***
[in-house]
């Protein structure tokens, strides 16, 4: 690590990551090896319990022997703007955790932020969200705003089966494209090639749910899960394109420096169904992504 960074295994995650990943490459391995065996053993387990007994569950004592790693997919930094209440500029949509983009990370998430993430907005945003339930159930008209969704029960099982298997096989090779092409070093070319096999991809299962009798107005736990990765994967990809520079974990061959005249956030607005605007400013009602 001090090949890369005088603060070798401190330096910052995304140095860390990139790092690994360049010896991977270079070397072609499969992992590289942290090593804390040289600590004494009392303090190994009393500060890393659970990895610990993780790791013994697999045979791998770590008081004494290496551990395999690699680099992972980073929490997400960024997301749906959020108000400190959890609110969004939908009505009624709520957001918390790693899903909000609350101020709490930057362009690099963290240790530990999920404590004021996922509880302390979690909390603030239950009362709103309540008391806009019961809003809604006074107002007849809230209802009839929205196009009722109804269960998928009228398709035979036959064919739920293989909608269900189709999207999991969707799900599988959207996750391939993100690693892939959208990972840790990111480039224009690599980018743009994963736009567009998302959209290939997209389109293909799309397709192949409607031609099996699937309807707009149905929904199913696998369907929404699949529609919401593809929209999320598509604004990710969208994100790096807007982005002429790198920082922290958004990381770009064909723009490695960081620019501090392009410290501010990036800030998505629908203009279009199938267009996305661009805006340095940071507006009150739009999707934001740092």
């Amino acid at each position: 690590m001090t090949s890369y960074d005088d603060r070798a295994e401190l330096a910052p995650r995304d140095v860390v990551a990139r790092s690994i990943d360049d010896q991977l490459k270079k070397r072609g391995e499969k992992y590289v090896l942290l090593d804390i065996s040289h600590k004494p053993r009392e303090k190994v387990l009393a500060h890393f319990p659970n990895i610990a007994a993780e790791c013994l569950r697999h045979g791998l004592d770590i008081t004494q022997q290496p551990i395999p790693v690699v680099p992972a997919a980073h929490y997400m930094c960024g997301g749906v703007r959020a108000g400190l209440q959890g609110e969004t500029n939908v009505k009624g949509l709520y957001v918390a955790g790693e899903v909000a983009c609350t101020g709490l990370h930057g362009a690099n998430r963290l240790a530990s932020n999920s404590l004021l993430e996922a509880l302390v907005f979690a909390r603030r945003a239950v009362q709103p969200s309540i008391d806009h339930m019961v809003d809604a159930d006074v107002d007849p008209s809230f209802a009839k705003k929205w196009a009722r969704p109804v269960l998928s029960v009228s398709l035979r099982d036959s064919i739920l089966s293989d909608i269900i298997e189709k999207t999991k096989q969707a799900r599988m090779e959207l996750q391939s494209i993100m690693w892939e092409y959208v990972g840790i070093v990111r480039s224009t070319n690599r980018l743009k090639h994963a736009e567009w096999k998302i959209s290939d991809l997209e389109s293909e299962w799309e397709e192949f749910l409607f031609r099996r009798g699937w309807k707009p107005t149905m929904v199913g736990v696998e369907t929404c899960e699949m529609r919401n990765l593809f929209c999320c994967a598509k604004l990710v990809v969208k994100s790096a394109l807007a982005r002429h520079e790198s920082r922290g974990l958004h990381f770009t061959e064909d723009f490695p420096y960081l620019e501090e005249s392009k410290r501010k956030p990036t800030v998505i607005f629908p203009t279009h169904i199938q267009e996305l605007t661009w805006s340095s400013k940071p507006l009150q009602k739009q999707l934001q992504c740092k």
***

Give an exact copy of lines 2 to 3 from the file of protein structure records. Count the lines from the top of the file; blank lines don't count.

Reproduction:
């Protein structure tokens, strides 16, 4: 690590990551090896319990022997703007955790932020969200705003089966494209090639749910899960394109420096169904992504 960074295994995650990943490459391995065996053993387990007994569950004592790693997919930094209440500029949509983009990370998430993430907005945003339930159930008209969704029960099982298997096989090779092409070093070319096999991809299962009798107005736990990765994967990809520079974990061959005249956030607005605007400013009602 001090090949890369005088603060070798401190330096910052995304140095860390990139790092690994360049010896991977270079070397072609499969992992590289942290090593804390040289600590004494009392303090190994009393500060890393659970990895610990993780790791013994697999045979791998770590008081004494290496551990395999690699680099992972980073929490997400960024997301749906959020108000400190959890609110969004939908009505009624709520957001918390790693899903909000609350101020709490930057362009690099963290240790530990999920404590004021996922509880302390979690909390603030239950009362709103309540008391806009019961809003809604006074107002007849809230209802009839929205196009009722109804269960998928009228398709035979036959064919739920293989909608269900189709999207999991969707799900599988959207996750391939993100690693892939959208990972840790990111480039224009690599980018743009994963736009567009998302959209290939997209389109293909799309397709192949409607031609099996699937309807707009149905929904199913696998369907929404699949529609919401593809929209999320598509604004990710969208994100790096807007982005002429790198920082922290958004990381770009064909723009490695960081620019501090392009410290501010990036800030998505629908203009279009199938267009996305661009805006340095940071507006009150739009999707934001740092």
């Amino acid at each position: 690590m001090t090949s890369y960074d005088d603060r070798a295994e401190l330096a910052p995650r995304d140095v860390v990551a990139r790092s690994i990943d360049d010896q991977l490459k270079k070397r072609g391995e499969k992992y590289v090896l942290l090593d804390i065996s040289h600590k004494p053993r009392e303090k190994v387990l009393a500060h890393f319990p659970n990895i610990a007994a993780e790791c013994l569950r697999h045979g791998l004592d770590i008081t004494q022997q290496p551990i395999p790693v690699v680099p992972a997919a980073h929490y997400m930094c960024g997301g749906v703007r959020a108000g400190l209440q959890g609110e969004t500029n939908v009505k009624g949509l709520y957001v918390a955790g790693e899903v909000a983009c609350t101020g709490l990370h930057g362009a690099n998430r963290l240790a530990s932020n999920s404590l004021l993430e996922a509880l302390v907005f979690a909390r603030r945003a239950v009362q709103p969200s309540i008391d806009h339930m019961v809003d809604a159930d006074v107002d007849p008209s809230f209802a009839k705003k929205w196009a009722r969704p109804v269960l998928s029960v009228s398709l035979r099982d036959s064919i739920l089966s293989d909608i269900i298997e189709k999207t999991k096989q969707a799900r599988m090779e959207l996750q391939s494209i993100m690693w892939e092409y959208v990972g840790i070093v990111r480039s224009t070319n690599r980018l743009k090639h994963a736009e567009w096999k998302i959209s290939d991809l997209e389109s293909e299962w799309e397709e192949f749910l409607f031609r099996r009798g699937w309807k707009p107005t149905m929904v199913g736990v696998e369907t929404c899960e699949m529609r919401n990765l593809f929209c999320c994967a598509k604004l990710v990809v969208k994100s790096a394109l807007a982005r002429h520079e790198s920082r922290g974990l958004h990381f770009t061959e064909d723009f490695p420096y960081l620019e501090e005249s392009k410290r501010k956030p990036t800030v998505i607005f629908p203009t279009h169904i199938q267009e996305l605007t661009w805006s340095s400013k940071p507006l009150q009602k739009q999707l934001q992504c740092k």